In the heavily redacted e-mails obtained by CBC News, the prospect of providing security for a member of the Royal Family living part of the year in Canada loomed large for people like Assistant Commissioner Bernadine Chapman, who headed the national division that provides protection for VIPs.
"Media is on this like a hot potato ... so lots of coverage of the potential of the royals to spend half their time in Canada now, as an independent couple," she wrote on Jan. 10, 2020. "Media spin is about the cost to Canadians ... (Redacted) ... We are having a greater conversation next week on the go forward on this. This has the potential to cost us huge!"
In the end, protecting the Sussexes during their Christmas in Canada until Feb. 27, 2020 cost the RCMP more than $93,000 — part of the $334,000 total.
In a briefing note to then-minister of public safety Bill Blair to explain its decision to tell the Metropolitan Police in early January of 2020 that it was going to end protective policing services for the Duke and Duchess of Sussex, the RCMP made a distinction between private and official visits by the couple.
"The Sussex family's stay in Canada is of a private nature and, to date, there have been no official outings wherein the Duke and Duchess are representing the Queen," the force wrote. "There is no indication of either the Duke or Duchess participating in any official capacity for the Crown in Canada in the next two months. Should this change, however, the RCMP will assess and provide security accordingly."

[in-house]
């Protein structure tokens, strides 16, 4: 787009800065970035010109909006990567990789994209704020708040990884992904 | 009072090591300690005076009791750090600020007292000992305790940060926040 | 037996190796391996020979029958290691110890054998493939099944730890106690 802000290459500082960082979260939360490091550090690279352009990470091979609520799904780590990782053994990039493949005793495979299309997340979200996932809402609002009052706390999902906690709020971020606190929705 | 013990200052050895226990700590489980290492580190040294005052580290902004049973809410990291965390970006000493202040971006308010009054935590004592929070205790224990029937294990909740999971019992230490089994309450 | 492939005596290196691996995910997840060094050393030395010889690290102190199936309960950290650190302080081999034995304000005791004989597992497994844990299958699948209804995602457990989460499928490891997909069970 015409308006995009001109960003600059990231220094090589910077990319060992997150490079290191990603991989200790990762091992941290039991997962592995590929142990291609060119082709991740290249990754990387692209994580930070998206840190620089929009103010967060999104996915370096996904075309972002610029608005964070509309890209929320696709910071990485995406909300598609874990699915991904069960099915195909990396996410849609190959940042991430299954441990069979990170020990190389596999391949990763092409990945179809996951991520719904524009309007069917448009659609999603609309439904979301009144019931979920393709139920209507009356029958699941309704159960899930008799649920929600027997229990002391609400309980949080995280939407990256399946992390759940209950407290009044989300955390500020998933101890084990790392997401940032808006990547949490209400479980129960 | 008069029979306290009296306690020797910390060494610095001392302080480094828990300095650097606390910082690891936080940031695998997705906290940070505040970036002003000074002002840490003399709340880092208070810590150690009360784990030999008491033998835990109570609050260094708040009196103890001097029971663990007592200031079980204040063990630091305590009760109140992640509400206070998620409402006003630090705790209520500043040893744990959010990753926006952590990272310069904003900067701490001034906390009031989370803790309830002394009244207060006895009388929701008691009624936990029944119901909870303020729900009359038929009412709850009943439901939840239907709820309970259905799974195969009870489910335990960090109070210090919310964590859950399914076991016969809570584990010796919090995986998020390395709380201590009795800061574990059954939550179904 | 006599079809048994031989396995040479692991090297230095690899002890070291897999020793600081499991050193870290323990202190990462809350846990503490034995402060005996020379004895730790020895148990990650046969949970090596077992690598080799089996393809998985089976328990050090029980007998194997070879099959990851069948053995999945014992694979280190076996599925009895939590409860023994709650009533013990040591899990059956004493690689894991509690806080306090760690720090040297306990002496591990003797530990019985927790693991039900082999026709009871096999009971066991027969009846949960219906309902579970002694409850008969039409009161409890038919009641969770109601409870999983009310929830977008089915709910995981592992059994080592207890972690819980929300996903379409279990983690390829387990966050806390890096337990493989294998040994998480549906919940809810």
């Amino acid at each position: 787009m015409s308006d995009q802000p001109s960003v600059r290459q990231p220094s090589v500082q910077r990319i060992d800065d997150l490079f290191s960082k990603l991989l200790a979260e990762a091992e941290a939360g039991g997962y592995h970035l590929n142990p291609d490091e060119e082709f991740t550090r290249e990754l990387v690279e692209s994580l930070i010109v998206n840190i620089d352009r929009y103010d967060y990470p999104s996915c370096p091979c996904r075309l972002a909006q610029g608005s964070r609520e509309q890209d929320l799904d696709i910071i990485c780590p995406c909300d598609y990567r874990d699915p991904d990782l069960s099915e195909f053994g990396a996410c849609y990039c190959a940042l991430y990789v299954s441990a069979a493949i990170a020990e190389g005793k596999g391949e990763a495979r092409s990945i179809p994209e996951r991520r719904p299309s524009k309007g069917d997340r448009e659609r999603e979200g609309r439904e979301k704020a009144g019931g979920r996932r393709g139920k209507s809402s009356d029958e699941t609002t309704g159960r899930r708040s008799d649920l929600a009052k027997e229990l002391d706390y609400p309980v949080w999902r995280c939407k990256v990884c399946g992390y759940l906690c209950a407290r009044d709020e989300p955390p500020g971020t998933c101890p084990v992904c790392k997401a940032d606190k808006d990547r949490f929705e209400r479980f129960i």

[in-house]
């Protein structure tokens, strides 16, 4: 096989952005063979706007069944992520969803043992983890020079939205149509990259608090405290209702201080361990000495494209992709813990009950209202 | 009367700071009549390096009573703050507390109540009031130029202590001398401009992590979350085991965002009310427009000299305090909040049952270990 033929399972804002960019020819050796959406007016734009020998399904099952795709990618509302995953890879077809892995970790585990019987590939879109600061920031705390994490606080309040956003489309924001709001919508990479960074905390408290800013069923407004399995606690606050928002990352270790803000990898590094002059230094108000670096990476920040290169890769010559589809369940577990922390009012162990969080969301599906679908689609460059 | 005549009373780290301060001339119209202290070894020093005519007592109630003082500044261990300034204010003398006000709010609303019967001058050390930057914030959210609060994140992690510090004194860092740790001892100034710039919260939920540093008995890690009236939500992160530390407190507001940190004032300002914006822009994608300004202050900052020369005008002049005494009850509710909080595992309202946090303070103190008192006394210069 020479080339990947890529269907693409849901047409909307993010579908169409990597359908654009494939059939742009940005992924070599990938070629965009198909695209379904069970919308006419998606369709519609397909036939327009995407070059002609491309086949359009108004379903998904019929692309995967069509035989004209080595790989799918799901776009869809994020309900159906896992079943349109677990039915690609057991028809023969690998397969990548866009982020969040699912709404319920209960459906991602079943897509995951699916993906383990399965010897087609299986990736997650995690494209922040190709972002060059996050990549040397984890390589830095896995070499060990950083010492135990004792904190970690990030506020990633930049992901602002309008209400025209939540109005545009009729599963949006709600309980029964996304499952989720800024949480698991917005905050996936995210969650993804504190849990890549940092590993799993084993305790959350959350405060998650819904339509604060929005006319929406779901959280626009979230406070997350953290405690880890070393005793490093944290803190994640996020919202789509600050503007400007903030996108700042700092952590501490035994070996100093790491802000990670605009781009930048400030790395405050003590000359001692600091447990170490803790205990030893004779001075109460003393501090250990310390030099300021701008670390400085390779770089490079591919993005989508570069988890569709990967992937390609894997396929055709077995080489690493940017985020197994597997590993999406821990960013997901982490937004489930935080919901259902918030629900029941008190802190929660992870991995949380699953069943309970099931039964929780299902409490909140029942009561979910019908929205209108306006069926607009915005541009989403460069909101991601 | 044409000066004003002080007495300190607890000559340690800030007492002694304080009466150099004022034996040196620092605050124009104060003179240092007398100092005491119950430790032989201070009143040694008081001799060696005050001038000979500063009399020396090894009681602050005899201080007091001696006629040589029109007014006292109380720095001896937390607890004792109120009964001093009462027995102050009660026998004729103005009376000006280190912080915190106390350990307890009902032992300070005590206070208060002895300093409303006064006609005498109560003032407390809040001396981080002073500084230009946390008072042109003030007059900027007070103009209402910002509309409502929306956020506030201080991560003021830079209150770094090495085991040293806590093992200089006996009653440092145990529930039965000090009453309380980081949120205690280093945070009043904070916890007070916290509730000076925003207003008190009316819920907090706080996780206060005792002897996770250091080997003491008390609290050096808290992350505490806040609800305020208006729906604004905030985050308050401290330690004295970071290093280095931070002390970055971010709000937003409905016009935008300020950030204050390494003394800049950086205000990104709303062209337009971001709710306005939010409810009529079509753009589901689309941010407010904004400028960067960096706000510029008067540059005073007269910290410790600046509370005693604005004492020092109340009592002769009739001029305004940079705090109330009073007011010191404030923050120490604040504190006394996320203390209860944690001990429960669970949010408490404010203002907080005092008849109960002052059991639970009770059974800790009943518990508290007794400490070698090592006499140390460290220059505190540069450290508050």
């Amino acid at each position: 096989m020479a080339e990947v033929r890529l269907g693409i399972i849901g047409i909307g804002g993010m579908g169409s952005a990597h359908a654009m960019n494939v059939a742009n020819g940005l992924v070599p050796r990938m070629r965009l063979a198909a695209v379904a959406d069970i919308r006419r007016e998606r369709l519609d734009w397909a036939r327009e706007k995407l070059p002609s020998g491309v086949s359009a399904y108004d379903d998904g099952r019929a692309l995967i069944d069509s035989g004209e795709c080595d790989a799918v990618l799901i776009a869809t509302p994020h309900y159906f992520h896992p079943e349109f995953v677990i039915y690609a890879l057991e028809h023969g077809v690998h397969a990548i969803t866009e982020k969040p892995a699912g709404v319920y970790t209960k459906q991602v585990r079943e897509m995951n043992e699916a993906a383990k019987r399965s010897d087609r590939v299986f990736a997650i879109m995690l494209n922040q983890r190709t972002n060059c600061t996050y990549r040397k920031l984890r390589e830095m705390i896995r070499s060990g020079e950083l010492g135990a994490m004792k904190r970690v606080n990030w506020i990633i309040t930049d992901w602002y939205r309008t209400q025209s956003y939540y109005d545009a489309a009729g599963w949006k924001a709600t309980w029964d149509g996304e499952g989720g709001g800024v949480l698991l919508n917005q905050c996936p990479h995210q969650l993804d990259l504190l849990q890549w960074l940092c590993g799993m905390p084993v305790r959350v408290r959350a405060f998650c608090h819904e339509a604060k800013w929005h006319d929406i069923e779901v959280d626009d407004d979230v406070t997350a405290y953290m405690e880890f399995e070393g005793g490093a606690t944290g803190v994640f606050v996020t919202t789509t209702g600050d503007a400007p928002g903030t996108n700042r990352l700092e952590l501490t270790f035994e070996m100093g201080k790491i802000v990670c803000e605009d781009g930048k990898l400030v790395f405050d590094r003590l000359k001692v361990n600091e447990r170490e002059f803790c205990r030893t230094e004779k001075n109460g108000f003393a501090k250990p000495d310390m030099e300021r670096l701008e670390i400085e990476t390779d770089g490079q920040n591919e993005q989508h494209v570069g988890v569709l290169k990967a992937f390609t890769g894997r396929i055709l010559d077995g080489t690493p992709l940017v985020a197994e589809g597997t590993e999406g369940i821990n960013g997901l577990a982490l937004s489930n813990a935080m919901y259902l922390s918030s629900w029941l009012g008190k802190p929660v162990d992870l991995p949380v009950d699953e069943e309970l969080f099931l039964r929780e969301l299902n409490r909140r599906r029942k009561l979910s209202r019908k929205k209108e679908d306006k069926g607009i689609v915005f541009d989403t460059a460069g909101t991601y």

The couple's decision later that month to step back from their roles as senior members of the Royal Family also played a role in the RCMP's assessment, according to the briefing note.
"Family members on private visits to Canada are eligible to receive RCMP protective policing services in alignment with the RCMP's assessment of threat/risk, but this is a reflection of their official status within the Royal Family," said the note. "As per the statement from Buckingham Palace on January 18, 2020, the Duke and Duchess 'will no longer use their HRH titles as they are no longer working members of the Royal Family.'"
The Canadian Taxpayers Federation — which first revealed the cost of RCMP security for the Duke and Duchess of Sussex's Christmas in Canada — says it wants to see more transparency about where taxpayers' money went.
"This isn't just a few dollars and cents," said CTF federal director Franco Terrazanno. "This is thousands and thousands of dollars that are being billed to taxpayers. So certainly we deserve an explanation and certainly we deserve full transparency."
Elizabeth Thompson can be reached at email@example.com